The One Thing I’d Love to Have Every Person on Planet Earth Understand
Imagine going to a movie theatre to watch a film. The audience is full and everyone is watching the same film on the same screen at the same exact time.
When you leave the theatre, you overhear some of the audience members talking about the movie and you think to yourself:
“What the hell are they talking about?”
It’s not just that they have a different opinion about the movie than you do, rather what they’re describing doesn’t appear to be the same movie at all.
Scott Adams calls this phenomenon the “two movies theory.” People with opposing ideologies don’t just disagree about their opinions, they live in entirely different realities and interpret the same exact situations entirely differently.
So, the one thing I would love to have every single person on Earth understand is this:
Your perspective is just one of 7 billion perspectives and you’re not right about everything. Hell, you’re probably not right about most things.
This includes me. I suffer from all the same biases and problems that come with living life through one perspective only.
Do I believe in some level of objective truth? Yes, things like laws of physics and the moral code we’ve created, e.g., not killing people, come to mind, but aside from those things, I try to pause and not claim righteousness or moral superiority over others.
Because I know I’m susceptible to the following:
- False consensus bias — You automatically assume everyone shares your beliefs. After all, they’re your beliefs, which means they’re right, which means everyone should agree with them. Maybe you know this is incorrect logically, but emotionally you feel this way.
- Confirmation bias — A corollary, but once you already believe something to be true emotionally, it’s hard to change your mind, even with facts that disconfirm your beliefs. This is why you see people talking past each other in arguments online. They’re both filtering out each other’s opinions.
- The above-average paradox — Almost all of us believe we have above-average intelligence, skill, and even ethical standards, which is mathematically impossible.
- Tribalism — This is especially true these days. Most people aren’t ideologues — meaning they adhere to a strict set of ideas. No, they’re ‘team players.’ They will believe whatever the team believes just because the team believes it. Why? Because we’re wired for social cohesion, conformity, and in-group/out-group bias. This is how political parties with seemingly contradictory beliefs within their own ideology can get away with such contradiction.
- The most dangerous word in the world — Anytime you use the word “should” you’re making an assumption that ties into all the above biases. Again, when it comes to ethics, all sides feel like they are superior, so they create ideals for others based on their own self-righteous beliefs, regardless of whether or not they’re valid.
Your personal experiences make up maybe 0.00000001% of what’s happened in the world but maybe 80% of how you think the world works. — Morgan Housel
The fact that I understand these biases doesn’t mean a ton. I know that I’m not open-minded by default. I know that I’m prone to stick with the beliefs I already hold. When it comes to changing my mind, I have a hard time doing it, but I at least try.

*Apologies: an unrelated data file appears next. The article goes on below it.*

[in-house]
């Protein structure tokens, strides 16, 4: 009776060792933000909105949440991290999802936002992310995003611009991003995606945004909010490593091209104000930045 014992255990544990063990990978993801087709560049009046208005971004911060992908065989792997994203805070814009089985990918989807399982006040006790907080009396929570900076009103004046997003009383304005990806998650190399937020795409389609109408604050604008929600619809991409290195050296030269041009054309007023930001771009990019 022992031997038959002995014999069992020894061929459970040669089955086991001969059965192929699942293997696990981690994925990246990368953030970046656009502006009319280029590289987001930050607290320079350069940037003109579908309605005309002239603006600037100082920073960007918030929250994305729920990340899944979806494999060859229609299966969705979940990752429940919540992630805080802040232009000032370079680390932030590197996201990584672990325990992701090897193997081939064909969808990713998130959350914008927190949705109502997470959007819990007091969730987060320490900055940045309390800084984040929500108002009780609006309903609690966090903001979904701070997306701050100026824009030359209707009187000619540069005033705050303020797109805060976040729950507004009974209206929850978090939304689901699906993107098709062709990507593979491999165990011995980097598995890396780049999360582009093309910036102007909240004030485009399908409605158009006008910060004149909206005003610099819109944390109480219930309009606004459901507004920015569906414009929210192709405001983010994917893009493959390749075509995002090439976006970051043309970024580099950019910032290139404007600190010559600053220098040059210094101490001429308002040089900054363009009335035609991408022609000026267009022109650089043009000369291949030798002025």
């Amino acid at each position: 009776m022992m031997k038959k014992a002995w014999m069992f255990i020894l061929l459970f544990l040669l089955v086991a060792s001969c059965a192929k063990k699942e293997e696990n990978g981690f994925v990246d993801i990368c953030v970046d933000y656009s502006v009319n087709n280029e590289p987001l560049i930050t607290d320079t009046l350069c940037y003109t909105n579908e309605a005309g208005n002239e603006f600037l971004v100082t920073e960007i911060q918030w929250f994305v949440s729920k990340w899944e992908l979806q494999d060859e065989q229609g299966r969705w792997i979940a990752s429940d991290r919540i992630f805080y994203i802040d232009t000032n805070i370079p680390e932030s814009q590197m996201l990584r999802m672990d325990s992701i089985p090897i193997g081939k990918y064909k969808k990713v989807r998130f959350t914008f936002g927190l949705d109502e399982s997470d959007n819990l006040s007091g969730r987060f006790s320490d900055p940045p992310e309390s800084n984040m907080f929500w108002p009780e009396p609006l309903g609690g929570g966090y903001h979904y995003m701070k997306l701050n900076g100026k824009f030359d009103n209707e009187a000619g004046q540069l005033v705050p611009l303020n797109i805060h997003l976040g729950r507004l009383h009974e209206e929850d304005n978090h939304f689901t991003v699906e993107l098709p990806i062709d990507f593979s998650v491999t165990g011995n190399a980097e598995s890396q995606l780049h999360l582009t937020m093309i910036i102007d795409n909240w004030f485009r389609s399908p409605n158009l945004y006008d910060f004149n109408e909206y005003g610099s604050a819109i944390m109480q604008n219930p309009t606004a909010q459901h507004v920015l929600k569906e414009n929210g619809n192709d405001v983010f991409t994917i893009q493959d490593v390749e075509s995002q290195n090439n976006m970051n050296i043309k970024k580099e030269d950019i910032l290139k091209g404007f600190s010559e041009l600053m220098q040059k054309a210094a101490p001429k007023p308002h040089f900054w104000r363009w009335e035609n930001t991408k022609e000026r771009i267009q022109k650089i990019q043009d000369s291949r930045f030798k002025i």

I try because I know my perspective is just one of many.
In your case, be mindful of how you judge the world, other people, and even yourself.
These days, it’s easy to get caught into thinking you’re the morally superior and righteous one while ‘they’ are the evil ones, but think about it.
People don’t just arrive at their beliefs out of nowhere. They had influences that shaped their thinking just like you. Try to understand them, at least.
Even if you disagree with someone, you should attempt to understand why they believe what they believe. If you can’t articulate the other side’s position without being condescending, overly emotional, and using ad hominem attacks, you don’t understand them.
If all your ideologies fit neatly into one box on one side of an aisle, that should give you pause because life isn’t that neat, ever.
The ultimate goal of understanding you have but one of many perspectives is learning to have compassion. When you have compassion and at least try to understand other people, you can unify them.
I’ve checked some of the profiles of people who follow my writing online — I have both hardcore Trump supporters and the most progressive people on planet earth as followers. How?
I stick to the things that unify us:
- We all want to find a nice career that provides a bit of financial flexibility
- We all want love, family, good friends, and solid relationships across the board
- We all want a sense of purpose and to feel like our life matters
Instead of looking at people through a single prism, what they believe politically or ideologically, I try to look at people as a whole. No human is a monolith.
Sadly, we’re entering a time where your affiliation seems to be the only thing that matters.
I don’t have all that much faith in the collective being able to solve their perspective problem, but I definitely have faith in the individual. Faith in you.
Do yourself a favor today, for the next week, the next month, try to understand people you detest for their beliefs.
Think past your initial reaction and dive deep into why they might think the way they think.
Try to show compassion. Try to think about where you might be able to find middle ground with people you disagree with.
Try this, and you’ll have not only a better understanding of others, but yourself.
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